Proud of my team, says Finch

Australia's captain Aaron Finch said despite the semifinal exit, he is happy with his team's progress over the last 12 months. AFP

Seldom have we seen Australia being hammered in the manner they were by an inspired England in the second semifinal here on Thursday.

They were ordinary with the bat and even more dismal with the ball as the Englishmen handed them one of their biggest defeats at this stage. This was also Australia’s maiden semifinal loss in World Cup that denied them a shot at title they had annexed at home last time, beating New Zealand who had booked their place in the final with a win over India.  

While it was a disappointing end, not unlike India, for a team that finished second best in the league stage, Australia should be proud of their run to the knockouts which even their staunchest of supporters wouldn’t have expected. In a crisis following the ball-tampering scandal in South Africa last year, they regrouped well to run a dominant campaign. The batting looked formidable with the return of David Warner and Steve Smith while the attack looked lethal. It was just a sad coincidence that both departments imploded on the same day in an equally horrific manner.

“In terms of where we were 12 months ago, obviously I think we have made a huge amount of progress,” said Aaron Finch after the defeat. “Really proud of everyone involved for how much hard work and how far we have come, but at the same time we came here today to win a semifinal and get ourselves into a position to win another World Cup."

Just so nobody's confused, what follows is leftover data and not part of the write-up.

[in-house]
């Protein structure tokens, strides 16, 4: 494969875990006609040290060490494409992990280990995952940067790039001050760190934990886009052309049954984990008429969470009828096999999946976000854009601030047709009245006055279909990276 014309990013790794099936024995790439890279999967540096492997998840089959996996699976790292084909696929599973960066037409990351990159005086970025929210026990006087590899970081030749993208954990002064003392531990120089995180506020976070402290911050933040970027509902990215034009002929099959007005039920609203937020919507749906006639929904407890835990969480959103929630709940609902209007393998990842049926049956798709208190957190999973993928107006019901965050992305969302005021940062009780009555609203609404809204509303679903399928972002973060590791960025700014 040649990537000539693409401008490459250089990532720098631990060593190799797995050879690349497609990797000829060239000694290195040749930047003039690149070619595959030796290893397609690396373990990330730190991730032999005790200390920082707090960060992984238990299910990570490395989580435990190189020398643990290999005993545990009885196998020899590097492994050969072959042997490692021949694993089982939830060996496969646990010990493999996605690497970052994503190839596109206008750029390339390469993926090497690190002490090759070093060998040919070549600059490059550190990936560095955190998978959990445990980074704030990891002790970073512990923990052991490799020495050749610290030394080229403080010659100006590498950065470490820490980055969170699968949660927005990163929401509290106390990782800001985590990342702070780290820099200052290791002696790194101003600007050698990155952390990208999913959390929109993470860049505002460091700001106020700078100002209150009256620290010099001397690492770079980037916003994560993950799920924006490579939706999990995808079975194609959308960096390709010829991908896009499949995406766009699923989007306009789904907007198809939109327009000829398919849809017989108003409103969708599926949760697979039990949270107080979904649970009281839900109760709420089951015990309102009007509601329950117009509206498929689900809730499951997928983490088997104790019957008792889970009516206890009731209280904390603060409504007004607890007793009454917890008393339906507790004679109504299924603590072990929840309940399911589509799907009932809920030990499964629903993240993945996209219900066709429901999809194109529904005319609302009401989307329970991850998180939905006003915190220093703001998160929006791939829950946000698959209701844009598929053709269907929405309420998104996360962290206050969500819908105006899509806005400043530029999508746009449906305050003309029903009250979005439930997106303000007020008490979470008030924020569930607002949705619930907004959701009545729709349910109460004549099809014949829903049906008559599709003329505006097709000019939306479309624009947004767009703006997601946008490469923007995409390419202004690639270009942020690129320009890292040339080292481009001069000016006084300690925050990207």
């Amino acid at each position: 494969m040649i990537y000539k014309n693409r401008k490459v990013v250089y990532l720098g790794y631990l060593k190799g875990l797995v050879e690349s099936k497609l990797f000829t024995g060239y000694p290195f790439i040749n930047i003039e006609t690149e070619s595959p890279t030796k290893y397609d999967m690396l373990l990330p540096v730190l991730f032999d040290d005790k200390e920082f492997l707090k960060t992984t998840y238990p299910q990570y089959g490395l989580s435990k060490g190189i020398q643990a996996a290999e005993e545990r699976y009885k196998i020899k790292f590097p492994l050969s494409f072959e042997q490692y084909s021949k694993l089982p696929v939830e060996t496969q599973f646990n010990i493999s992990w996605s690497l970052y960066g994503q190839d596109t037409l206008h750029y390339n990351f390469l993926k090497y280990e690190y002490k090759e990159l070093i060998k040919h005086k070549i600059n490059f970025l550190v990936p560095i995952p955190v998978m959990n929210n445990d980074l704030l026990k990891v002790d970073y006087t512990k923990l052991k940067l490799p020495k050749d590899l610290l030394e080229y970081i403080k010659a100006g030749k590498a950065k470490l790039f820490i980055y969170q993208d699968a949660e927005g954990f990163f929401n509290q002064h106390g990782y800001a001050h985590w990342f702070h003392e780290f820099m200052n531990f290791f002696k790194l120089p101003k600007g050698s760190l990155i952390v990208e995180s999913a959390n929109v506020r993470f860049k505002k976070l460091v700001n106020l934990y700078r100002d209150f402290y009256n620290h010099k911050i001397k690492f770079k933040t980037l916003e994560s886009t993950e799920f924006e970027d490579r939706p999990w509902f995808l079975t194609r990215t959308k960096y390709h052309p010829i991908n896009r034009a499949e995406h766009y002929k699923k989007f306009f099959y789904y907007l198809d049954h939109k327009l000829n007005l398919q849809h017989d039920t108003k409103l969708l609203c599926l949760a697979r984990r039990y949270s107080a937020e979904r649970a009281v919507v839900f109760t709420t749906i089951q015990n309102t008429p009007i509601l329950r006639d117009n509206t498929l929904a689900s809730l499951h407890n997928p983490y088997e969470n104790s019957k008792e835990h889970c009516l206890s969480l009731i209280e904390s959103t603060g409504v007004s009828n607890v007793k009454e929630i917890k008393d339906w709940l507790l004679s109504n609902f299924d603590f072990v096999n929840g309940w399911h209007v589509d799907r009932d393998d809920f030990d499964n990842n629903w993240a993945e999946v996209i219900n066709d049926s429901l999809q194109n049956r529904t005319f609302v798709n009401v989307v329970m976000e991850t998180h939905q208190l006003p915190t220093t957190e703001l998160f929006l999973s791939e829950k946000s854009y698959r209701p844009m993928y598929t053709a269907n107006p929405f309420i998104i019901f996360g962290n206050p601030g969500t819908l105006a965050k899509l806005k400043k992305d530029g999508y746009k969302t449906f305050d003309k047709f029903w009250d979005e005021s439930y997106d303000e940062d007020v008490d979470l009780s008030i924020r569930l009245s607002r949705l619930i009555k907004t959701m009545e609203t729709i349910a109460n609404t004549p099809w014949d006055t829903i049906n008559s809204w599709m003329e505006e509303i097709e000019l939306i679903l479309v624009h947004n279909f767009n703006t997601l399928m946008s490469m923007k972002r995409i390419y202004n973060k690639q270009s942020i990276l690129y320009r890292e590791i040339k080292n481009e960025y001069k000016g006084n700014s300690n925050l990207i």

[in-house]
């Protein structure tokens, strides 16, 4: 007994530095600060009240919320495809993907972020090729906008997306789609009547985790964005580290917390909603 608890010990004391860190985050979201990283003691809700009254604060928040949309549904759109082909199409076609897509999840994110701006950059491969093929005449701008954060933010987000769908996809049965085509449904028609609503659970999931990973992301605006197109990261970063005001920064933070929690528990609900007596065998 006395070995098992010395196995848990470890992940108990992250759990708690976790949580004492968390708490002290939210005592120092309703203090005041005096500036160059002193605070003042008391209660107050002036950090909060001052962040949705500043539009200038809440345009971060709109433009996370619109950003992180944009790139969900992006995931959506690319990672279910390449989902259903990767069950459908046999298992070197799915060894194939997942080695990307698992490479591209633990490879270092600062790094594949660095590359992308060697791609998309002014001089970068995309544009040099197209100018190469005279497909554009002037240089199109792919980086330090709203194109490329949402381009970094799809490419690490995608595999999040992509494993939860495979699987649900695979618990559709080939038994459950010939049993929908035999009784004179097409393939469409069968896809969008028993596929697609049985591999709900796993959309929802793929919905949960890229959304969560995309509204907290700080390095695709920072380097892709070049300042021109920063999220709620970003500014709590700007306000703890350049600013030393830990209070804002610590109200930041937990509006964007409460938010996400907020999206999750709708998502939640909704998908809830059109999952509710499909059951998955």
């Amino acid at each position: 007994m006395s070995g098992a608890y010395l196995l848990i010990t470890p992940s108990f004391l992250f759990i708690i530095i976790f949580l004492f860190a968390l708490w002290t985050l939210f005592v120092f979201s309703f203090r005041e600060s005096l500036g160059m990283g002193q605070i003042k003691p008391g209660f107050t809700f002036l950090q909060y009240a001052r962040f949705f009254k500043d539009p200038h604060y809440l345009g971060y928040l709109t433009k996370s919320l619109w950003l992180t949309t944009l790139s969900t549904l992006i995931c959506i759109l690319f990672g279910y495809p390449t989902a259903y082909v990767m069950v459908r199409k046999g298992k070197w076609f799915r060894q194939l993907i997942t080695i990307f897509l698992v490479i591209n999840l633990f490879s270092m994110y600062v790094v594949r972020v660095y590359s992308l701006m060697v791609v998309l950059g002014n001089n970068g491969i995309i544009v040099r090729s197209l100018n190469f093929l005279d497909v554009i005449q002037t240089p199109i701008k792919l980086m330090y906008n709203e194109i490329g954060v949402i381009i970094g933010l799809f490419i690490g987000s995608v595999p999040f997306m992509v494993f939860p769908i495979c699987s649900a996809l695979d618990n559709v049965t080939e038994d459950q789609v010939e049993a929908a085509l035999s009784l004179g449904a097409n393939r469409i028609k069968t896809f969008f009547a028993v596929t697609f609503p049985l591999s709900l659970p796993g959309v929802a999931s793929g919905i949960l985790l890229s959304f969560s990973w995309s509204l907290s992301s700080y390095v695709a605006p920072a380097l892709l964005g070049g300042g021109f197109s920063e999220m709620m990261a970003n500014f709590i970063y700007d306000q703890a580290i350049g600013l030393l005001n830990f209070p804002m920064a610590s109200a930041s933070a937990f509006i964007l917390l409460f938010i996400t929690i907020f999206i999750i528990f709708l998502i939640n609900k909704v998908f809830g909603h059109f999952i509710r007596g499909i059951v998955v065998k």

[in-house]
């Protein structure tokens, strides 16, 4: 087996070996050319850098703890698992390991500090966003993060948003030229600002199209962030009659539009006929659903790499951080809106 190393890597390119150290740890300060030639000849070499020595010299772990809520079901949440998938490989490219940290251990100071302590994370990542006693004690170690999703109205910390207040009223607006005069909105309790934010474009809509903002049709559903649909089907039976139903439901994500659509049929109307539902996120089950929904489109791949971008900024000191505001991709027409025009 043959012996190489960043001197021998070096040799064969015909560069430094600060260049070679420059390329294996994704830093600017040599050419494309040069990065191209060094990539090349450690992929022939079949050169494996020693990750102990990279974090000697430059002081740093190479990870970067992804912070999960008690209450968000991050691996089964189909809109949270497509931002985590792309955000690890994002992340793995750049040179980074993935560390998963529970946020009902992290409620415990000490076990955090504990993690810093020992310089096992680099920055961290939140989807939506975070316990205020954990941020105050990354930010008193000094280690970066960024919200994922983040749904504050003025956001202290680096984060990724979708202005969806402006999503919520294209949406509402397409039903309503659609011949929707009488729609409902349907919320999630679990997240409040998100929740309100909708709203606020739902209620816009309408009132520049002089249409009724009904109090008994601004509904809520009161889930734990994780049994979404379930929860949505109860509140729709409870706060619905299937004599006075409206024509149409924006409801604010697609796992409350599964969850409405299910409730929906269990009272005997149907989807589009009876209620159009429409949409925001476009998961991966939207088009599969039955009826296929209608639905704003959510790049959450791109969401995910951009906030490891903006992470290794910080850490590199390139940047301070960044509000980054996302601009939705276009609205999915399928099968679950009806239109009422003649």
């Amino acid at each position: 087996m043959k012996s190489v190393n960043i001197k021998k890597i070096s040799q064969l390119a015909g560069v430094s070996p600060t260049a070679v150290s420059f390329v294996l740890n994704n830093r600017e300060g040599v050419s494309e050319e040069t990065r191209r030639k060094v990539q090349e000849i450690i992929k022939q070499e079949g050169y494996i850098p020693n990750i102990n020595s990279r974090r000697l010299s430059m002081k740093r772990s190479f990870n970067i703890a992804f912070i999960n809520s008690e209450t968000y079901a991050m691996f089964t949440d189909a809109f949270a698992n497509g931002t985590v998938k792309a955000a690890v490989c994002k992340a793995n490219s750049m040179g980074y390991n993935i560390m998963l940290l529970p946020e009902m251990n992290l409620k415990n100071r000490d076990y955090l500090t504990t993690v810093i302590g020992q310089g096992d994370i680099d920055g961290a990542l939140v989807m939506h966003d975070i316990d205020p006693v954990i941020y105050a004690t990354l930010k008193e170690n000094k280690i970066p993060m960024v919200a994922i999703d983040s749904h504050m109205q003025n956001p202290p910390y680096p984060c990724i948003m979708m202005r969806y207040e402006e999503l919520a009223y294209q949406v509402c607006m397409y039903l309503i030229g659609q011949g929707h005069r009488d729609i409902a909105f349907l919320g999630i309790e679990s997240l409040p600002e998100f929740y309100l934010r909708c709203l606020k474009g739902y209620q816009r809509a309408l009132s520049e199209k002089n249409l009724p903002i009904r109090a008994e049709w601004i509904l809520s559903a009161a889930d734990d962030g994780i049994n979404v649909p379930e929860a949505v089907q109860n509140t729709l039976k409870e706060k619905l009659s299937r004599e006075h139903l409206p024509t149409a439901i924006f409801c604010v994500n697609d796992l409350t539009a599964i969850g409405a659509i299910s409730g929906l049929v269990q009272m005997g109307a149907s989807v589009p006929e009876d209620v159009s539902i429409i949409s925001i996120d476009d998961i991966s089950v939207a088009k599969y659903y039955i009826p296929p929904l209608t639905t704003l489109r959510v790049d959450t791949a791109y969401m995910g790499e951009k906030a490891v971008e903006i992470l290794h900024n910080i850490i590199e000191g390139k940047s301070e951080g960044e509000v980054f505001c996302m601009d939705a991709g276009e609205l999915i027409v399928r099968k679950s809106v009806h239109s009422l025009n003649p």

"So that was really disappointing how it ended, especially to put up probably one of our worst performances overall for the tournament. So that was really disappointing. But really proud of where we have come from and the gains that a lot of players have made over the last 12 months in particular,” he remarked.

Indeed, it was Australia’s worst match of the tournament. They were shot out for 223 and then a blistering 65-ball 85 (9x4, 4x6) by opener Jason Roy took England past the target with still 107 balls to spare.   

Mitchell Starc, the leading wicket-taker of the tournament, and Nathan Lyon came for some special treatment as they leaked 70 and 49 runs respectively in nine and five overs respectively.

“Probably not that high (rank in disappointments),” said paceman Pat Cummins later. “I'm annoyed and peeved at the moment but I'll wake up tomorrow and be proud of where we've come from. Last 12 months if you'd told us we'd be in the semifinal, come second in the group stage, we'd have been really happy. Knockout stages, it happens that you get beaten by the better team on the day. It's unfortunate but really proud of our tournament.”

 

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